The Covid-19 pandemic had a dramatic effect on markets during 2020 and resulted in high levels of volatility. Markets fell rapidly as the virus spread, with the S&P 500 losing a third of its value during the first quarter of 2020 before recovering sharply in late March. Anticipation of an economic recovery was aided by record amounts of stimulus and low interest rates. The rebound continued through the year with the S&P up 18.4% in US dollars (12.1% for the fourth quarter of 2020 [Q4-20]) to end the year at a record high. Notwithstanding the outbreak of second waves of infection, the fast tracking of a vaccine roll-out programme is in place across most developed nations. Anticipation of a return to normal levels of economic activity in the second half of 2021 has supported market sentiment.

The MSCI All Country World Index returned 16.3% for 2020, also ending the year at a record high. European markets were weaker (+5.3% for the year; +15.6% in Q4-20), with the UK market (the FTSE 100 returned -9.0% for the year; albeit +17.2% for the quarter), again dominated by Brexit. Gold (+25.1% in US dollars) had its strongest year in a decade, reflecting concern over the ongoing expansion of central bank balance sheets as countries print unprecedented amounts of money.

Emerging markets also performed strongly, up 18.7% for the year and 19.8% in Q4-20 in US dollars. Asian markets outperformed as they were better able to control the spread of the virus and their economies recovered faster (China +29.7% and South Korea +41.8%, both in US dollars for the year). Our multi-asset class funds benefited from exposure to emerging market equities with strong market performance and good stock picking within the asset class.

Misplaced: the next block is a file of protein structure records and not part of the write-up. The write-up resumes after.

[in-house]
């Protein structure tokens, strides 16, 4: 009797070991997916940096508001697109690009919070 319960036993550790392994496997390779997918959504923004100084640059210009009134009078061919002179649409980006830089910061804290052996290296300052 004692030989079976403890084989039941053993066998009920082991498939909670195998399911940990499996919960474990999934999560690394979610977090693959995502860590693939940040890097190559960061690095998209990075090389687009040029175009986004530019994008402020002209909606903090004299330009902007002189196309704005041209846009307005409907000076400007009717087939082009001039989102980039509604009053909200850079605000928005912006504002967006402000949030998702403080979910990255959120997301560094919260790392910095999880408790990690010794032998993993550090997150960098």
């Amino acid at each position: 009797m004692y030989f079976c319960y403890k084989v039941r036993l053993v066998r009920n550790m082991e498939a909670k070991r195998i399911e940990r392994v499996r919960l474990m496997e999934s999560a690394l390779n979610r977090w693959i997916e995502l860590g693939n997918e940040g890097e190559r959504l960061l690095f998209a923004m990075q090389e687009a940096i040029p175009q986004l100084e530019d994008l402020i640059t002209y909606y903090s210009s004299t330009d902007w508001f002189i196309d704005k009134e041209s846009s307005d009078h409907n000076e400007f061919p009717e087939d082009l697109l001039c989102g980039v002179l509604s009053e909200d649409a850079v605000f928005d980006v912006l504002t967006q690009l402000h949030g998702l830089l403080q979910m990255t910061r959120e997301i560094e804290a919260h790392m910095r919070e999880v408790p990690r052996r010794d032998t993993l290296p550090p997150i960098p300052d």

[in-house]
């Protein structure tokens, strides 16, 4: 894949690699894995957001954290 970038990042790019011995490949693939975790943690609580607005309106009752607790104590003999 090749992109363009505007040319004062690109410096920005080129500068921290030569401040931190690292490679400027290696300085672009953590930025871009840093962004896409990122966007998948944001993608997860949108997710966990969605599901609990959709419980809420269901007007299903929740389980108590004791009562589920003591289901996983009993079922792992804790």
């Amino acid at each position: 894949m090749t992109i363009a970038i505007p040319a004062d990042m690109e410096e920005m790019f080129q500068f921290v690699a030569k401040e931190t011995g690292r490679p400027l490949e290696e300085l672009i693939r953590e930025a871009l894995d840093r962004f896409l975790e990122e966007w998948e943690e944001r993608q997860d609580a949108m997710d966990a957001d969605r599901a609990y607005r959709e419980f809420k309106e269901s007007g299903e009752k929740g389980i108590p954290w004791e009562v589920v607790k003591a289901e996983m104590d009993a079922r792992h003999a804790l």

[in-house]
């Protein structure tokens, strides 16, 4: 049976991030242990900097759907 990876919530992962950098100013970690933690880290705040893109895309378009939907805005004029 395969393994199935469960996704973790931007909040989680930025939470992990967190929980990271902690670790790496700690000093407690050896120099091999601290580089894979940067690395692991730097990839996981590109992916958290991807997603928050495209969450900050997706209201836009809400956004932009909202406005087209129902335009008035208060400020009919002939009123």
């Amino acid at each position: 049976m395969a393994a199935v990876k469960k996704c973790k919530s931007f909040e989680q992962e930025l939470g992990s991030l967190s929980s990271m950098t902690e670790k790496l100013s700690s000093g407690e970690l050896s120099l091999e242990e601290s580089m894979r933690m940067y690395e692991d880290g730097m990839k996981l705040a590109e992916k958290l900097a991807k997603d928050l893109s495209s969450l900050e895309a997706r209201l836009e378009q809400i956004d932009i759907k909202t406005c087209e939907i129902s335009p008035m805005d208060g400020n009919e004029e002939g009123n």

The Barclays Global Aggregate Bond Index was up 9.2% in US dollars for the year and 3.3% for Q4-20. We remain cautious on global bonds given the very low yields at which they currently trade, high (and rising) levels of government indebtedness and the risk of inflation. In South Africa, the All Bond Index returned 6.7% for the quarter, bringing annual performance to 8.7% (in rands). This compares favourably to other domestic asset classes.

The rand ended the year 3% weaker against the US dollar, but this number belies the volatility seen during the year. At its weakest, the rand lost almost a third of its value relative to the dollar before strengthening on recovering sentiment globally as well as supportive news out of South Africa. In the third quarter of 2020, GDP exceeded expectations, with the rebound in export activity resulting in a sizeable trade surplus. However, weak import demand reflects poor investment confidence.

The JSE All Share Index (ALSI) returned 7.0% for the year and 9.8% for Q4-20. This performance is flattered by the performance of a few mega-caps. The market has been extremely narrow, with only 20% of shares outperforming the ALSI over the last three and five years.

Fig 1 Percentage of stock.png

The average domestic share has collapsed and currently trades at roughly half its peak. This is reflected in the performance of domestically concentrated sectors, with a decline in the financials and property indices for the year (Financial Index -19.7%, Listed Property Index -34.5%), even after a fourth-quarter bounce (financials +19.5%, property +22.2%). The industrial sector performed better, returning 7.4% for Q4-20 to end the year up 12.0%. This was driven by a handful of large shares like Naspers (+32%), Prosus (+52.6) and Richemont (+21.5%), which benefited from exposure to more resilient sectors and offshore economies. Resources, with their significant exposure to a resurgent Chinese economy and tight commodity markets, did well (+21.2% for the year).

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Together with the attractive opportunities we are finding in global fixed income markets today, we believe Coronation Global Capital Plus offers a compelling collection of assets suited to the needs of conservative international investors.

In the short run, the market is a voting machine, but in the long run, it is a weighing machine.